Corporate Law Update
- A member of an LLP was entitled to act unilaterally in expelling the only other member of the LLP for “serious and persistent” breaches of the LLP agreement
- The FCA provides an update on its next steps in the reform of the UK’s securities prospectus and public offers regime
The High Court has held that a member of a limited liability partnership (LLP) was entitled to act alone in expelling the only other member of the LLP for serious and persistent breaches of the LLP agreement.
THJ Systems Ltd v Sheridan  EWHC 927 (Ch) concerned a joint venture between Mr Mitchell, a software developer, and Mr Sheridan, a former options trader turned mentoring services provider.
The purpose of the venture was to integrate an options trading software platform developed by Mr Mitchell into presentations and educational materials designed by Mr Sheridan and his business.
The LLP agreement imposed various obligations on Mr Sheridan to promote the platform and include certain information and copyright notices in his educational materials, as well as to act in good faith towards Mr Mitchell.
Mr Mitchell alleged that Mr Sheridan had breached these duties in various respects and purported to expel Mr Sheridan from the LLP on the grounds of “serious and persistent breach” of the LLP agreement.
The court analysed whether, in each case, Mr Sheridan had committed a “serious” or a “persistent” breach, including what these terms meant in the context of the LLP agreement. It also considered whether the expulsion notice was invalid on the basis that Mr Mitchell had acted alone, rather than through a decision of the LLP’s members.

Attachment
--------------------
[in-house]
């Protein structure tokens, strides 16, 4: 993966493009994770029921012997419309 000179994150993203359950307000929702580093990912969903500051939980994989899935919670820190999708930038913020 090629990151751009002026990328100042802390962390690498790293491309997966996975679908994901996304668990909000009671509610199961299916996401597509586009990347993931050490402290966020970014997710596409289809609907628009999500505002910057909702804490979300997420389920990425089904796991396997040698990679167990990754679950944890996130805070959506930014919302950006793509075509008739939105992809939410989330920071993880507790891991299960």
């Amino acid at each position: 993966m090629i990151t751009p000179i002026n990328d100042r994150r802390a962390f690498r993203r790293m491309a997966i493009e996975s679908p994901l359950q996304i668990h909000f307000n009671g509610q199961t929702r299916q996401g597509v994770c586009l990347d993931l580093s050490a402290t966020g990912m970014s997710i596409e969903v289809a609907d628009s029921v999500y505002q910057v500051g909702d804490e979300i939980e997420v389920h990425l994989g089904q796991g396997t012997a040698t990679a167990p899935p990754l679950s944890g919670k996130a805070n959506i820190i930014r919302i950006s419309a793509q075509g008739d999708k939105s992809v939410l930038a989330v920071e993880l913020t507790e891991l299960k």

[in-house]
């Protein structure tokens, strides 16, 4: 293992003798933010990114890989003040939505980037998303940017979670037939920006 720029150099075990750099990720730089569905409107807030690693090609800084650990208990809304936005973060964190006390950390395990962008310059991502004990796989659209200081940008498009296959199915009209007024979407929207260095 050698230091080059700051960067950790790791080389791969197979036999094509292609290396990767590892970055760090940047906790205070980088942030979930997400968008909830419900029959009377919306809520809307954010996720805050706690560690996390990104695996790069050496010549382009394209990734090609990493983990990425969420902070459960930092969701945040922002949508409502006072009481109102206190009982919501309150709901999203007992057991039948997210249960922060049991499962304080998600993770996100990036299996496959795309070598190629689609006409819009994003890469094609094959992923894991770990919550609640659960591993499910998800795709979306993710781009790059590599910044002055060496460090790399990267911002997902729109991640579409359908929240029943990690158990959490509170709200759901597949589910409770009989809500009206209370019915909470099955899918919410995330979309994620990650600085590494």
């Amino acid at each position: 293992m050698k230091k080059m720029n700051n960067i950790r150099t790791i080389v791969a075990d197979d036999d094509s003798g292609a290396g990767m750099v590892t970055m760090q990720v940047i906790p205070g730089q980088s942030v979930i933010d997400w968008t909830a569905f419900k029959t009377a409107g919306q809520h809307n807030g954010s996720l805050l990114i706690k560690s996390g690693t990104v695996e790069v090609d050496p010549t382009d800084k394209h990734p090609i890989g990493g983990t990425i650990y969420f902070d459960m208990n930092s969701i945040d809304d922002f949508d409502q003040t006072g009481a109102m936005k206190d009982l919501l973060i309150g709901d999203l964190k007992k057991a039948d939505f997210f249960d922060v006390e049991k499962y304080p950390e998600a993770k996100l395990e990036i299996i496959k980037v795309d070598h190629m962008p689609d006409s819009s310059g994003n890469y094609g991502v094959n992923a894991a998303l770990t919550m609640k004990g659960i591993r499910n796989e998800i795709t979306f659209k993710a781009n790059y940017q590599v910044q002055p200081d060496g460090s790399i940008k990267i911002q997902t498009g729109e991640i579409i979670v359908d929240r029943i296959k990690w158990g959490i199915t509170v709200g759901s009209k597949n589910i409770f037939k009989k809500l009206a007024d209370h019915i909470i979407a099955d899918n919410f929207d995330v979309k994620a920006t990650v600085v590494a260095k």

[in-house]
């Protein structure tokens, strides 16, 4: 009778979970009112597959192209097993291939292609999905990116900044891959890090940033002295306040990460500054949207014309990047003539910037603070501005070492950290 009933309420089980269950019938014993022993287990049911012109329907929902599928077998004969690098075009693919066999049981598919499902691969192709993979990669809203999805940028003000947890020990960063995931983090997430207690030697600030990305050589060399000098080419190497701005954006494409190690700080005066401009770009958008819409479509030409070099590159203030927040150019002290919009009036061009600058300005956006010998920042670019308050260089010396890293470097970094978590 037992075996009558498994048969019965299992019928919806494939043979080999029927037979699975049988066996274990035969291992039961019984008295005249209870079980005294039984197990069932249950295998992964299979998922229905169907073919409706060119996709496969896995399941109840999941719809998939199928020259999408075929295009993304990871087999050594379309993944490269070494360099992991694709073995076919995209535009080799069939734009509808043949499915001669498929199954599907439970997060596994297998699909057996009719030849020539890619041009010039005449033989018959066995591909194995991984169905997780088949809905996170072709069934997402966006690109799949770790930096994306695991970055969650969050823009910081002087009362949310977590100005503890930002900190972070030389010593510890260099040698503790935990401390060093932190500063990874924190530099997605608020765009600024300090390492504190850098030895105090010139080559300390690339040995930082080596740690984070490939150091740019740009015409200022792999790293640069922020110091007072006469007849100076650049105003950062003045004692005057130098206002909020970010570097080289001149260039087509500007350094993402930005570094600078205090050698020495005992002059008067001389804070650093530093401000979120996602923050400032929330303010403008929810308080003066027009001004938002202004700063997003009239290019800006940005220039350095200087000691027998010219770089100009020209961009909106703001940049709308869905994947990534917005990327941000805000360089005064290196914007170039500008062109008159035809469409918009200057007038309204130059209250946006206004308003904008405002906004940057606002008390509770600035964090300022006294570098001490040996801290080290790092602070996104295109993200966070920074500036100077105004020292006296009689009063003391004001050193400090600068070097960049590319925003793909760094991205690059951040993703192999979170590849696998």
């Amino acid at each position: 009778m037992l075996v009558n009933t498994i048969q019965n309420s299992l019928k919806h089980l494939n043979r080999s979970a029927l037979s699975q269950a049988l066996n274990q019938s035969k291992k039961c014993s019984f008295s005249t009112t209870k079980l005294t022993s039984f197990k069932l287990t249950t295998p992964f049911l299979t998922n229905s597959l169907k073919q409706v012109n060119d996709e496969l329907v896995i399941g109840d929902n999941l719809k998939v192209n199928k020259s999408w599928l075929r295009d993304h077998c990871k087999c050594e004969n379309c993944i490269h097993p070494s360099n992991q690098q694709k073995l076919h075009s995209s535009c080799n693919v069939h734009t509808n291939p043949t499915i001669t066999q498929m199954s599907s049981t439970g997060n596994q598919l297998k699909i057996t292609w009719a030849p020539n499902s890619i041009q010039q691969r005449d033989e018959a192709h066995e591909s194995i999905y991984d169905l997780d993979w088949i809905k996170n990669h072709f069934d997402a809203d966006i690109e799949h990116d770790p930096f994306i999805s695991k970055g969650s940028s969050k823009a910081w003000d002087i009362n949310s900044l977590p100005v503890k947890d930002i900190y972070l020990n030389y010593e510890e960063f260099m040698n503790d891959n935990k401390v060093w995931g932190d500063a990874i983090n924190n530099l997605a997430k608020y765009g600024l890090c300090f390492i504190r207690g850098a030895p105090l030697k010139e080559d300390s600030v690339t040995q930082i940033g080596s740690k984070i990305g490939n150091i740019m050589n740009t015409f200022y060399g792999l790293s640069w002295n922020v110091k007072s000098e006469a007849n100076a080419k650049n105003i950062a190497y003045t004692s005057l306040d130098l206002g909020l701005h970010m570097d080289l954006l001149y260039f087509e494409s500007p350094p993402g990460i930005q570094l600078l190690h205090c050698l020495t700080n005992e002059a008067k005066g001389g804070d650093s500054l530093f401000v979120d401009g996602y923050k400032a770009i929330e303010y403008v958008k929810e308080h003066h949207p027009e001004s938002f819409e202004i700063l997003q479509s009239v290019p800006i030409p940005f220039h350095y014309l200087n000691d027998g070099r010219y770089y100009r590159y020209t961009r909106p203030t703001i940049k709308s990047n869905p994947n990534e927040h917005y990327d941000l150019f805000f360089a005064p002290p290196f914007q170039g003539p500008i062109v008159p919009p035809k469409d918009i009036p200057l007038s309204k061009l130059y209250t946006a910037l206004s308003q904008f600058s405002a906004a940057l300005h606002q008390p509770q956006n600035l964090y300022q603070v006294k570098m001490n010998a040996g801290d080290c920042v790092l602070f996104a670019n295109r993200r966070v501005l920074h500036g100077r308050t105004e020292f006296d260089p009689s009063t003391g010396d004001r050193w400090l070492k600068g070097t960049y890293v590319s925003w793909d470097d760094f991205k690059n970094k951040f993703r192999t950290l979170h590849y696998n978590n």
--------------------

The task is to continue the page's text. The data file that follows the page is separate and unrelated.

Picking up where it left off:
The judge ultimately concluded that, of the numerous alleged breaches, only one had amounted to a “serious” and “persistent” breach, but that this justified Mr Sheridan’s expulsion.
You can read more about the judgment in our separate in-depth piece.
The Financial Conduct Authority (FCA) has published an update on proposed changes to the regulatory regime for making a public offer of securities in the UK and publishing a prospectus.
As we mentioned in our previous in-depth piece, the Government has published a draft illustrative statutory instrument, to be made under the Financial Services and Markets Act 2000, setting out how the reformed regime will work.
In broad terms, under the reformed regime, offering securities to the public would be prohibited unless the offer benefits from one or more “exceptions”. Many of these mirror the current exemptions from publishing a prospectus under the UK’s current regime, although some are new or have been modified.
The exclusions include where a company is proposing to admit securities to a securities exchange. In those circumstances, the FCA would have power:
- for regulated markets (such as the London Stock Exchange Main Market), to require the company to publish a prospectus as a condition to admission; and
- for so-called primary MTFs (such as AIM), to require the exchange operator to make publication of a prospectus a condition to admission.
The FCA has said it will be considering various issues when making future rules. These include whether or not to require a prospectus for secondary capital raises, how to include forward-looking information in prospectuses and when to require a prospectus for “junior markets”.
The FCA has also said it will be launching a process of engagement and dialogue to seek views on the topic, which will include sessions with key stakeholders, engagement papers with greater details on key issues, online focus groups and requests for written feedback.